CNET reader Jerry asks:I recently bought a 40-inch LED LCD. I like it a lot, but over the past few months I've noticed my eyes hurt after watching the TV. Mostly it seems to happen at night. This can't be normal, right? Before I spend money on an eye doctor (I've never been), I figured I'd ask if there was something about the TV that was causing it. I never had this problem with my old TV.An interesting, and surprisingly common question.
How big a TV should you buy? 37? 42? 50? 65? 90? There's a TV in nearly every size you can want, and at nearly every budget.
As long as you're not limited by a cabinet or entertainment center, you can probably get a bigger TV than you're figuring. Possibly, a lot bigger.
Here's how to figure out how big you can go. … Read more
CNET reader Jason asks:
We have a covered porch that's screaming for a television. I'm not worried about the "elements" as much as I am about the extreme heat and cold. Here in North Texas, we can see summer temps as high as 110 degrees and winter temps in the teens.
I know there are "weatherproof" televisions out there, but they are expensive. Is that my only route, or are there certain TVs that do better in the heat or cold of outside?
Good question.… Read more
With all the hype and hoopla about Sharp's 80-, and now 90-inch LCDs, I think it's important to point out that these are neither a good value, nor a good idea if your goal is a big TV for the home.
Yes, I'm talking about projection, and it's easier, cheaper, and better looking than a big LCD.… Read more
Samsung has announced a partnership with cloud gaming service Gaikai to provide console-free streaming to flagship 2012 LED TVs.
The service offers free trials and full versions of games such as "Mass Effect 3" and "Need For Speed: The Run" streamed to the televisions with gaming pad support.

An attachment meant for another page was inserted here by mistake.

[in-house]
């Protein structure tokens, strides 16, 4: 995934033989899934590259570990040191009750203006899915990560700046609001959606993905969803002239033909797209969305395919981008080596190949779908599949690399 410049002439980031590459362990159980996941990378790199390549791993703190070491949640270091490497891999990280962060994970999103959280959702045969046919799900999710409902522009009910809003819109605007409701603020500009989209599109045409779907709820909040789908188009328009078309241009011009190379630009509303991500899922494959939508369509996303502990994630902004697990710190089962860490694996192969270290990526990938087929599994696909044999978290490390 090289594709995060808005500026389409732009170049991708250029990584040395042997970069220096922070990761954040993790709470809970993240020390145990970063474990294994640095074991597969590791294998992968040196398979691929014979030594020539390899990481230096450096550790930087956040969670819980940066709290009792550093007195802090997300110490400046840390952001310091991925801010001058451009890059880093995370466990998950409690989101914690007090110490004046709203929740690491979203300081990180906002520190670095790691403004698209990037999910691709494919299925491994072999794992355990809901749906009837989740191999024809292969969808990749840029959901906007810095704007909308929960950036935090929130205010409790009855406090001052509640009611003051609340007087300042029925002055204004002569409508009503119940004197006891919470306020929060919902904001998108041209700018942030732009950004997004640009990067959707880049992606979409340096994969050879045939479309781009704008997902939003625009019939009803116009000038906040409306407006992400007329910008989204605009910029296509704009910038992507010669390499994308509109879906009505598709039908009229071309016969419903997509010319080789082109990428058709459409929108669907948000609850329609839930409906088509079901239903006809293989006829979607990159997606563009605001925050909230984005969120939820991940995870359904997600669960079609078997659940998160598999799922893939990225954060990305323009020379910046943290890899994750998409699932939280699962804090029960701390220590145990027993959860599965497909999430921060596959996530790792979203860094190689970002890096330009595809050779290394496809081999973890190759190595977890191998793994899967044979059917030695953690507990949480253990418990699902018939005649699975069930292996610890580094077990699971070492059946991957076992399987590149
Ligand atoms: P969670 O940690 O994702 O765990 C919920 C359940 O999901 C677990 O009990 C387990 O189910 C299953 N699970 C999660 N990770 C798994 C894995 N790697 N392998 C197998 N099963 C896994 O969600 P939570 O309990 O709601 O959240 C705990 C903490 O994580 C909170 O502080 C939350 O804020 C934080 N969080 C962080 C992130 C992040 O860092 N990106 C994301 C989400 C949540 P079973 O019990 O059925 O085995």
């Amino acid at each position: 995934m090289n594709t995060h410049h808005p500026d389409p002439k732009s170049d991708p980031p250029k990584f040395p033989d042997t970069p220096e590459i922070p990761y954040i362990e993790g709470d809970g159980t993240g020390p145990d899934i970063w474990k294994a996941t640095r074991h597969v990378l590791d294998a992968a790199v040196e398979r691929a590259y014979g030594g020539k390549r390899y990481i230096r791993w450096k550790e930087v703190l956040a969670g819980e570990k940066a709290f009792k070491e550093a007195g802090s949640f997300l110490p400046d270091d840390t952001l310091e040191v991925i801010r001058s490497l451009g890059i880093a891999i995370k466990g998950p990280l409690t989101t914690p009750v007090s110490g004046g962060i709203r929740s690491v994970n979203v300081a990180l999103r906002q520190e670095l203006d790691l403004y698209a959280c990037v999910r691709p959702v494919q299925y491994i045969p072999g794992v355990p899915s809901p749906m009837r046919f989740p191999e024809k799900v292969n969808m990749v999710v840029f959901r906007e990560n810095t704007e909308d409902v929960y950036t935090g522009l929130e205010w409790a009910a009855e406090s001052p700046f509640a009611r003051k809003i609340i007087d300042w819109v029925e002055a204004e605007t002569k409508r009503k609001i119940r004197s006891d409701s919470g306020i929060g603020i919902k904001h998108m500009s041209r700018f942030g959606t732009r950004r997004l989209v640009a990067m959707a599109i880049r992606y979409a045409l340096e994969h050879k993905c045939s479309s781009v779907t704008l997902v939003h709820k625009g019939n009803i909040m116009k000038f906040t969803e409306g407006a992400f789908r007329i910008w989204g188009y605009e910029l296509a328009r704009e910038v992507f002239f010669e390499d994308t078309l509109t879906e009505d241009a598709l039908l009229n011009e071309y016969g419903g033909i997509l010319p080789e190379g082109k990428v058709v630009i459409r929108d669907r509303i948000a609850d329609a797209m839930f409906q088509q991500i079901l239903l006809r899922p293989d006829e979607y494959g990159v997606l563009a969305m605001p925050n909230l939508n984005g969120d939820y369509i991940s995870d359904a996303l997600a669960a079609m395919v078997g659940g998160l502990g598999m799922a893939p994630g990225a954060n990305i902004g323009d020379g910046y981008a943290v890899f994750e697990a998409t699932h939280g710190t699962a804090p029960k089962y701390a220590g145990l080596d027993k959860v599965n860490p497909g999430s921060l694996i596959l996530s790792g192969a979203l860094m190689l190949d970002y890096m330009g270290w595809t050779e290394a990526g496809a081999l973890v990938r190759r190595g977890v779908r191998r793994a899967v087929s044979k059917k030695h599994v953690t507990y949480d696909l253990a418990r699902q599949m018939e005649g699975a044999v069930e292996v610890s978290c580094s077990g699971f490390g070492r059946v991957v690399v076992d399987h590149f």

The announcement follows rumors last week that Sony would be the one to announce a partnership with Gaikai.
Samsung representatives … Read more
CNET reader Taher asks:I'm trying to decide between two 3D TVs: a Panasonic that's active 3D and LG that's passive 3D. LG has all these international certificates for the best 3D picture and claims it's full resolution, but you and others claim Passive 3D is half the resolution of a real 1080p. Is there is a way for me to really tell the difference between an active and a passive 3D?
There sure is.… Read more
CNET Reader Rob asks:I've been reading your articles on HDTV and find them very informative so, here's something I need cleared up. You mentioned how plasma TVs can control the brightness of individual pixels, made me think they should have a superior picture to LCD -- so I went looking at plasmas. I noticed that they seem to have a "washed out" look, an overall dimmer picture than LCD. Everywhere I go this seems to be the case. What's up with that? Thanks.
A common question, and a huge issue with plasmas, but not how you might think.… Read more
CNET reader Ray asks:Will leaving my TV powered on (but on black screen) for an extended period of time do any damage or affect the picture quality?Good question.
Not all HD is the same. For that matter, just because you have an HDTV, that doesn't mean you're actually watching high-definition video. A variety of factors could be conspiring to create an image that's not nearly as good as what your TV is capable of.
Make sure you're getting the most from your TV with this guide.… Read more
When should you upgrade your TV? Every year sees new models that are bigger, better, with more features and lower pries. When is that point were the performance difference of a new TV is worth the hassle and the cost?
To find out, we have to take a look at how much better the current models are compare to what you have.
So let's take a look.… Read more